A little over a month ago, France was in the midst of a tense political election between current President Emmanuel Macron and his far-right challenger Marine Le Pen. Now, after only weeks in office, French cannabis users are receiving another important victory from the newly elected government.
This past week, Minister of the Interior Gérard Collomb revealed the country’s imminent plan to decriminalize possession of cannabis. The proposed rule shift would replace prosecution and imprisonment with simple fines and citations. While speaking on the French news channel BFMTV, the newly-appointed interior minister reported that, ideally, decriminalization will go into effect as early as September.
In the past, President Macron has indicated that penalties for cannabis possession would lead to a fine of €100 ($111). This is a stark difference from the current law, which is among the harshest in the entire European Union. Currently, possession of cannabis for personal use can result in 10 years in prison or €7.5 million fine ($8.4m).
The proposed move has als received support from the UNSA Police union, which has long advocated for change in cannabis policy. The union believes that arresting people for cannabis possession is time-consuming and is not effective in combating drug trafficking.
But while most advocates acknowledge that decriminalization is a step in the right direction, some believe that the proposed law doesn’t go far enough to ensure fairness. According to Benjamin Jeanroy, the co-founder and head of drug policy for the reform organization ECHO, the change would “alleviate the work of the state, but keep the social injustice.”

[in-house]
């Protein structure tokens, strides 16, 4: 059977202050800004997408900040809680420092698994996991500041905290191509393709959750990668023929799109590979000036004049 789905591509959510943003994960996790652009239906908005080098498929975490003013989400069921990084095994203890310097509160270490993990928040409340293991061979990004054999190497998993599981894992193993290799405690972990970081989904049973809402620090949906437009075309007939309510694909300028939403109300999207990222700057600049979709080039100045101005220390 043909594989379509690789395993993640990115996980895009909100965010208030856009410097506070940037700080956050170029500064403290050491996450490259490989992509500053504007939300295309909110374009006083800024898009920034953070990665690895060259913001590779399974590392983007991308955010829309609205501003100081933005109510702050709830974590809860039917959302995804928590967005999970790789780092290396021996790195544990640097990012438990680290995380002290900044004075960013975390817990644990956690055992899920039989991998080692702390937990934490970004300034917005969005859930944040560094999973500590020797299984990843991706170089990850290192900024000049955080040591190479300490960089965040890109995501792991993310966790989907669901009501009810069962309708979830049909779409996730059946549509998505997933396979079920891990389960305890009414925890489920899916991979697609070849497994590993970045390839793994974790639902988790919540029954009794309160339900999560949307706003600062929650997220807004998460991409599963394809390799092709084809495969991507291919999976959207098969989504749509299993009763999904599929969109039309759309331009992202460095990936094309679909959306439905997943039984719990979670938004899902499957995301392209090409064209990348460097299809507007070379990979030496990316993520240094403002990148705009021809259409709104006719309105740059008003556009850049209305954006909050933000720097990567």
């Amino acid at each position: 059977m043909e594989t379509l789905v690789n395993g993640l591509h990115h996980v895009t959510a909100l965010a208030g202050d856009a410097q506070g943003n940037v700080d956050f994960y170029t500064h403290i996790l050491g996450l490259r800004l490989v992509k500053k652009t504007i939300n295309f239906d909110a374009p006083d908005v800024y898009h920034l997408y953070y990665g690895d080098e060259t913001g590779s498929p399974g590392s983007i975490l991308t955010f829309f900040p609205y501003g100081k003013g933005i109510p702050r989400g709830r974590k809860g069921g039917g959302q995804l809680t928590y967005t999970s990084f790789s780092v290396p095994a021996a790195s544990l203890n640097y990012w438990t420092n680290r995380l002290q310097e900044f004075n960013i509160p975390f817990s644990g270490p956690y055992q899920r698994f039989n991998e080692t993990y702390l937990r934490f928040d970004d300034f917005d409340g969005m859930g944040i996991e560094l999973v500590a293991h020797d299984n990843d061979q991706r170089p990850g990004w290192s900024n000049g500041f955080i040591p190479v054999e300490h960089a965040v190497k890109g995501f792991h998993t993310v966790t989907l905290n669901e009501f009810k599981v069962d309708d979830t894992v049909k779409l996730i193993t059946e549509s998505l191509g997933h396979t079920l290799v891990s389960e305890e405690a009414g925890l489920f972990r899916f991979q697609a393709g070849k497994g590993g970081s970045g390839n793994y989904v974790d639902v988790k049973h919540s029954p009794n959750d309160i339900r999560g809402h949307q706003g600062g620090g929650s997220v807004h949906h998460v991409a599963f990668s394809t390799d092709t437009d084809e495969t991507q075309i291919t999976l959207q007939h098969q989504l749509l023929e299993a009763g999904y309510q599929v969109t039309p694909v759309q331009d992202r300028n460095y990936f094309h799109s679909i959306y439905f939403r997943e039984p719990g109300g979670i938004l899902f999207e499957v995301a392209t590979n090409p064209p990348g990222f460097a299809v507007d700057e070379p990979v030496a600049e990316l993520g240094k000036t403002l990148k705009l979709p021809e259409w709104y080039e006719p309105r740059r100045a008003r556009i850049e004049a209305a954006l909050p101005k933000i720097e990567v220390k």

These concerns seem to have merit, as the decriminalization measure would still have some strings attached. Collomb has also laid out a plan that would restrict the freedoms of people convicted of drug charges. The interior minister plans to temporarily prohibit convicted drug dealers from returning to their local areas, attempting to prevent these individuals from jumping right back into trafficking.
If the proposed plan goes into effect, France would join a growing list of Western European countries that have stopped prosecuting cannabis possession, including Spain, Portugal, and the Netherlands. What kind of impact the law change will have on impoverished communities remains to be seen. Nonetheless, the new government is aiming to give France’s pro-cannabis community yet another reason to light up.